In a recent blog, we looked at the portrayal of autism in films. Now another recent movie – Silver Linings Playbook – features a central character, Pat Solatano, with bipolar disorder. On his release from a psychiatric hospital, Pat, who is estranged from his wife, moves back in with his parents. Determined to win back his wife, Pat meets recently widowed Tiffany Maxwell, who offers to help him in his mission if in return he enters a dance competition with her. As they become closer Pat, his father, and Tiffany each examine their relationships with each other as they work through their problems.

The 2012 film has gained critical acclaim and several awards. The film is marketed as a feel-good romantic comedy and has been a big hit with the public as well as the critics. But how accurately does it portray mental illness? Bipolar Disorder is a psychological disorder which causes the affected individual to experience severe mood swings between mania and depression.

There have been some concerns that the film portrays the message that in the end, all you need is love to heal mental illness, which could be seen as trivialising the concept of mental health care. At the time, The New Yorker columnist Richard Brody wrote that “the story challenges the medical establishment and the efficacy of medical science in bringing about results . . . .  The movie will be a hit with those who think that hyperactivity is just a failure of discipline and depression merely a bad attitude”.

This view is endorsed by author and psychiatrist Steven Schlozman, MD, from the Department of Psychiatry at Harvard Medical School, who said that  “falling in love is an absolutely awesome, wonderful thing, but it’s not going to cure bipolar disorder any more than it’s going to cure diabetes. The flip side of that is … that people with psychiatric illnesses — horrible depression, bipolar disorder, even schizophrenia — they do better when they’re in love.”

The film also generated a lot of discussion about whether the depiction of bipolar disorder in the movie is accurate – and whether there is a danger that people would be encouraged to laugh at someone needing mental health care. This, however, was refuted by Dr. Michael Blumenfield, MD, president of the American Academy of Psychoanalysis and Dynamic Psychiatry  He said that he was worried and a little uncomfortable when he first started watching the movie “I’m always sensitive when people are laughing at people with mental illness, and that’s what it seemed to be doing, not only to the main character but also to some of the other characters. But that soon changed, and I liked the movie very much,” he said.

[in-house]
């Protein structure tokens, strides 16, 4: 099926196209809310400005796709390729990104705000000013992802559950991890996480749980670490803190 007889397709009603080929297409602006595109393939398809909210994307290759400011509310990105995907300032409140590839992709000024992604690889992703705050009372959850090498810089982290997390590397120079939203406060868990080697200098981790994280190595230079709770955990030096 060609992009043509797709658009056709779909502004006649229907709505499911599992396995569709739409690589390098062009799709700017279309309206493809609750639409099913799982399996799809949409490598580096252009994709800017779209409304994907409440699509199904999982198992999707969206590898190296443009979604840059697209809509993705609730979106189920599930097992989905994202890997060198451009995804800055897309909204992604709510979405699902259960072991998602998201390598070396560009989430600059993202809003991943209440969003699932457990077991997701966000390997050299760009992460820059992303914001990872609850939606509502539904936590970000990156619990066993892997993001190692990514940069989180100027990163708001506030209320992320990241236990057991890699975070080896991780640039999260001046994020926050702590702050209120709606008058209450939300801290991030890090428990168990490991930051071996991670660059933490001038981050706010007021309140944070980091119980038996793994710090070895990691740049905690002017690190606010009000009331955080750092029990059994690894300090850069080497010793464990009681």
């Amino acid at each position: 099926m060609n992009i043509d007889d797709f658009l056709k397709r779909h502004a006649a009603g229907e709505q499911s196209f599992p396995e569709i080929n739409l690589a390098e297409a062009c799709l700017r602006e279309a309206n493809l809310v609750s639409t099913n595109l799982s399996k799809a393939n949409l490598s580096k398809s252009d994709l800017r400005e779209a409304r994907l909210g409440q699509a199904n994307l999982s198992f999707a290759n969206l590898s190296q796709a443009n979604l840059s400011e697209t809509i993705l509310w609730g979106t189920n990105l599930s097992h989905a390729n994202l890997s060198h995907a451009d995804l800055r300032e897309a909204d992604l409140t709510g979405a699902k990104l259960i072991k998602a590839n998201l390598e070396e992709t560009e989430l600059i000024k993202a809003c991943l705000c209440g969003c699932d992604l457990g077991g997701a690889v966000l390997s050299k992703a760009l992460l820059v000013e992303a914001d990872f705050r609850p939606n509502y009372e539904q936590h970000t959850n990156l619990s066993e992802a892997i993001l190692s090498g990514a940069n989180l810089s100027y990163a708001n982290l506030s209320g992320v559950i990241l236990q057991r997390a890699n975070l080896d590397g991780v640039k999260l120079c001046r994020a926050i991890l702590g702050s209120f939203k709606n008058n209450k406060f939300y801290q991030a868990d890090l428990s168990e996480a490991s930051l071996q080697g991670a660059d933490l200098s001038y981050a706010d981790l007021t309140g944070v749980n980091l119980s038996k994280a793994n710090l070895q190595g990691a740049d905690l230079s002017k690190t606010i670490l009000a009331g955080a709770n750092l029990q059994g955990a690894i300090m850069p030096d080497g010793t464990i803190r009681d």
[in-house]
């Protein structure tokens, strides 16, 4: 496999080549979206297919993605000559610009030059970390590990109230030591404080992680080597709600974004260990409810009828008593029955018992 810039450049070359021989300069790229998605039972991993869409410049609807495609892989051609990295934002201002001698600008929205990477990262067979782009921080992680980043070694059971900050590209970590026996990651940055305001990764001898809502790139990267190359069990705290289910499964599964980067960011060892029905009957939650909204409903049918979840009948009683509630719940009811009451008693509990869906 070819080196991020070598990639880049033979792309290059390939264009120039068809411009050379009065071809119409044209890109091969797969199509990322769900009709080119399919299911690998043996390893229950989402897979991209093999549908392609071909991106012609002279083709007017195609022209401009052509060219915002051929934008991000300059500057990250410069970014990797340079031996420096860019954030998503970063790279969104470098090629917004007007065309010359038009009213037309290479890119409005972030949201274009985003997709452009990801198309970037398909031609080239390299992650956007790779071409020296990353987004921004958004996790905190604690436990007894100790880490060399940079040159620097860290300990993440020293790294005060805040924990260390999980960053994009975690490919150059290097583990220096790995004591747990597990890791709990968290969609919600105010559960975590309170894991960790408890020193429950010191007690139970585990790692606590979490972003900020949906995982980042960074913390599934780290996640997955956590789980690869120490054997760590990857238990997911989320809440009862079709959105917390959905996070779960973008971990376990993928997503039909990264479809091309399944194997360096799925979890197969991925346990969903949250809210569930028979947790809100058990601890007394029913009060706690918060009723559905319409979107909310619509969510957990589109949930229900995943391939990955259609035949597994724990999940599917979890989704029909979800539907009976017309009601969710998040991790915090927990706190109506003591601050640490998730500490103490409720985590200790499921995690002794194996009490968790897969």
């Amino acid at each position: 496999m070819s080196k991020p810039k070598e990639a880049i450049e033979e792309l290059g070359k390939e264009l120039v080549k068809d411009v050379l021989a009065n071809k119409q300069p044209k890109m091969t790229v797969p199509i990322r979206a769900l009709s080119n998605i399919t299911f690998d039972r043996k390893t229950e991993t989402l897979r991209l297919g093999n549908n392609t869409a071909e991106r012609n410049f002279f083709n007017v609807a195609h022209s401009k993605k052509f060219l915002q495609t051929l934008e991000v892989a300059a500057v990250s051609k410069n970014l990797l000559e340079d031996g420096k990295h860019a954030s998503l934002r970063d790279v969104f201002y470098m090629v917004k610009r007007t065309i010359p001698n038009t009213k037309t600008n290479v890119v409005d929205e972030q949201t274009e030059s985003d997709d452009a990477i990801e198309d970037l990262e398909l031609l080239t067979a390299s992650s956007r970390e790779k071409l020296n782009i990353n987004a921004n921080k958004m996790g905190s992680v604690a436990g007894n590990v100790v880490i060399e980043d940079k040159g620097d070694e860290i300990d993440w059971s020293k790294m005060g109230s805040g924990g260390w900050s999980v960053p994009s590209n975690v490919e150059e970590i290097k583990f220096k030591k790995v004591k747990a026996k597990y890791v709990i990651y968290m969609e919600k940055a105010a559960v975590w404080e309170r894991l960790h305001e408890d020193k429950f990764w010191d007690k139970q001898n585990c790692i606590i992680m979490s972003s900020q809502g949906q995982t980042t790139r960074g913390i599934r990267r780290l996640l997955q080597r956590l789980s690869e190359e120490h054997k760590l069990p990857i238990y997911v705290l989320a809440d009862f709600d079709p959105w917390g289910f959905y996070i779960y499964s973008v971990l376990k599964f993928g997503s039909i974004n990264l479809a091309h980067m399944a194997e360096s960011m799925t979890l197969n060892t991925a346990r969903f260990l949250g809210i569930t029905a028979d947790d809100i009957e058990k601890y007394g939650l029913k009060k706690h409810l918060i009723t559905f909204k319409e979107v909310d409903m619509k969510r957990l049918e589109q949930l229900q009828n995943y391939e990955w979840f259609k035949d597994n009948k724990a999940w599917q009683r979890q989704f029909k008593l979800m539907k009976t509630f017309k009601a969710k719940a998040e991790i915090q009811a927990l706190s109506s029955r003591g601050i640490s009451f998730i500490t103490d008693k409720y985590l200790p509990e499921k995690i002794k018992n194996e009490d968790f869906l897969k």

Dr. Blumenfield also explained that the film should not be construed as saying that this is what bipolar disorder is always like, but that “the movie showed the complexities of disorders and also showed how traumatic events can affect people.”  He says that it is important to remember that it is only a movie, a work of fiction. “and you have to enjoy it as just that. If I were to recommend this to my patients, I would be telling them, ‘This is you. See how it worked out?’ And I don’t think I could do that. To recommend it is to say that this is a typical person with bipolar,” he said. “Somebody with bipolar may identify with it, and that’s okay. And if someone in therapy has already seen this movie and has particular reactions to it, I think it’s great to talk with them about it.”

Whatever you think of the film itself, at Freedom Care we are glad that Silver Linings Playbook has at least raised awareness of people with complex health needs and hope that it may lead to a greater readiness on the part of more people to begin to understand.

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